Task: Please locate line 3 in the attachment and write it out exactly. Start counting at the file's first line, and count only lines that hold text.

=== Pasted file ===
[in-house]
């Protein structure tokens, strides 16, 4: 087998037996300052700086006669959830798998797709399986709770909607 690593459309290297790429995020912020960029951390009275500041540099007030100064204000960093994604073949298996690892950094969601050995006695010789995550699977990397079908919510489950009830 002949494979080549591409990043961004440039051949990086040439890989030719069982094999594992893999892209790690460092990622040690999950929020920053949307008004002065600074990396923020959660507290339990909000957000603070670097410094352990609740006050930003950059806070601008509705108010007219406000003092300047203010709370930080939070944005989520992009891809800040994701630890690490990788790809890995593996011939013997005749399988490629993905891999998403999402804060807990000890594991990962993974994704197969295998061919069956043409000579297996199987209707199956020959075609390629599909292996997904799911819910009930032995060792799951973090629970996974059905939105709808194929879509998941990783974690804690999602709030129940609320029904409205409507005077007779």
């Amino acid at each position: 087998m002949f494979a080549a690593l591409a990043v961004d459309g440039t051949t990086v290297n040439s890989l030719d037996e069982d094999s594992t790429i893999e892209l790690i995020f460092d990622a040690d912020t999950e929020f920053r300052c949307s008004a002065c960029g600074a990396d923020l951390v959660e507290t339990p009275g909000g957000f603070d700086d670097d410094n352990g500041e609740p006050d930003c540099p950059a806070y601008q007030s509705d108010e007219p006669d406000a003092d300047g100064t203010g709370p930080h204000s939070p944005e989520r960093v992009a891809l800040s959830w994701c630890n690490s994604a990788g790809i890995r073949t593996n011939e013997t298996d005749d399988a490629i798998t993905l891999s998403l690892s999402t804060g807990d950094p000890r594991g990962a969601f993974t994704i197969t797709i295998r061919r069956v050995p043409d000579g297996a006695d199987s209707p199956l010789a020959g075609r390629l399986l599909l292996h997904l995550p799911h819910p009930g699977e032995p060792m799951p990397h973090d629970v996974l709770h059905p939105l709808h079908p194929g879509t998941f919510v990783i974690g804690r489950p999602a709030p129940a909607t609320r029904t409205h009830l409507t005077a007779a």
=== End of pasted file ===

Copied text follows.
């Amino acid at each position: 087998m002949f494979a080549a690593l591409a990043v961004d459309g440039t051949t990086v290297n040439s890989l030719d037996e069982d094999s594992t790429i893999e892209l790690i995020f460092d990622a040690d912020t999950e929020f920053r300052c949307s008004a002065c960029g600074a990396d923020l951390v959660e507290t339990p009275g909000g957000f603070d700086d670097d410094n352990g500041e609740p006050d930003c540099p950059a806070y601008q007030s509705d108010e007219p006669d406000a003092d300047g100064t203010g709370p930080h204000s939070p944005e989520r960093v992009a891809l800040s959830w994701c630890n690490s994604a990788g790809i890995r073949t593996n011939e013997t298996d005749d399988a490629i798998t993905l891999s998403l690892s999402t804060g807990d950094p000890r594991g990962a969601f993974t994704i197969t797709i295998r061919r069956v050995p043409d000579g297996a006695d199987s209707p199956l010789a020959g075609r390629l399986l599909l292996h997904l995550p799911h819910p009930g699977e032995p060792m799951p990397h973090d629970v996974l709770h059905p939105l709808h079908p194929g879509t998941f919510v990783i974690g804690r489950p999602a709030p129940a909607t609320r029904t409205h009830l409507t005077a007779a």